In the context of 1980s feminism and rising possibilities for social mobility, my mum’s focus on her daughter’s education was an understandable goal. But what are our goals now, today, in 2018? Do we want our son to specialise on his one career? My partner certainly doesn’t want that. He wants our son to be self-sufficient; an ‘all-rounder’; multi-skilled; survivalist.

Is not the era of specialisation dead anyway? There are no more ‘jobs for life’. Most people, we are told, will have three or four different careers in their lifetime. We are told we need to be ‘Entrepreneurial’ – adaptable, flexible. As a parent, what’s the best way to achieve that for a child? Should we be raising our children to be flexible to the needs of capitalism; to be able to adapt and survive in an ever-changing technologically advancing job market? Or do we want to bring up our children to be able to survive, to know themselves, to feed their basic needs, when all this melts away?img_3694

In my research on the London middle classes, we found parents who talked about ‘global travel’ as a kind of ‘cultural capital’ for their kids, an experience that they can ‘cash in’ for a university place or a job. In my experience, the middle classes always talk in this way: searching for ways to capitalise on something. (This is not their fault but the system). I hate to think of our travels with our son in this instrumental way. And I know my partner doesn’t. But I am burdened with a sociological knowledge and understanding, which is just that: a burden, that prevents you from just being. How can you know ‘game theory’ and not apply it, right?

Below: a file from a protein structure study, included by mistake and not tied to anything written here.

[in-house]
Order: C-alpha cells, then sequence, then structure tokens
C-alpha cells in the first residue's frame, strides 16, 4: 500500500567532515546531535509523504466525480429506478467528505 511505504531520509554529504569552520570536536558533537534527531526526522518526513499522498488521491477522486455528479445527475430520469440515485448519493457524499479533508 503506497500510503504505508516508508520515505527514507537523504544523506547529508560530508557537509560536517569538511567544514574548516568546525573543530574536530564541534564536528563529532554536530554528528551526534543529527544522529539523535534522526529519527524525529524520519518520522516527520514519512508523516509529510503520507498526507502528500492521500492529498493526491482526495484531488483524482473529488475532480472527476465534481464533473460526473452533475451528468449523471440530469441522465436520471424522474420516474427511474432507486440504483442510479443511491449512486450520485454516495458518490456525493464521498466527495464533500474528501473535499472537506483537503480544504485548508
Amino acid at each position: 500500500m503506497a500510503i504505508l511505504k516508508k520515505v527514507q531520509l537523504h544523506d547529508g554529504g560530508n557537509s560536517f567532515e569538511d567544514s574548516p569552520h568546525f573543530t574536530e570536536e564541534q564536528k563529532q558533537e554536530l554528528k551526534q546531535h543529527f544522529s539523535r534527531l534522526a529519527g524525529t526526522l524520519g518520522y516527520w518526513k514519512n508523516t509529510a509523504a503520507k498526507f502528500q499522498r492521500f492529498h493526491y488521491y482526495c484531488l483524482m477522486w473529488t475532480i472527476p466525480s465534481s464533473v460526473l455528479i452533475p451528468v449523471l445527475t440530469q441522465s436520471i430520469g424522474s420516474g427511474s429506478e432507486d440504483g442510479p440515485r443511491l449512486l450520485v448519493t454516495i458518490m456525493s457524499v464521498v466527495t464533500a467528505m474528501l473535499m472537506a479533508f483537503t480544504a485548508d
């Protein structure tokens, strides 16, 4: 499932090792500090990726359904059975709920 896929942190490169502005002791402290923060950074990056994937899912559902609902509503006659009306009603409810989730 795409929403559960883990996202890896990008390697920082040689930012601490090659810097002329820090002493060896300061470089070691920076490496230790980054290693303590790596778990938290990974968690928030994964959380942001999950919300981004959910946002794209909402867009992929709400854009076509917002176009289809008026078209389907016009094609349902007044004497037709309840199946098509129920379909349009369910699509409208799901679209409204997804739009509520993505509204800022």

So I guess it’s what you do with that knowledge. We want to think beyond the instrumental. To provide our children with the (multi) skills to be of value in the community, rather than be of value to an employer; to share skills rather than compete for them. When we are deciding what to teach the next generation, what to guide them to study, we want to always hold in mind ‘what is of value to the community?’ (I.e. all of us) rather than ‘what gets them ahead in the rat race?’.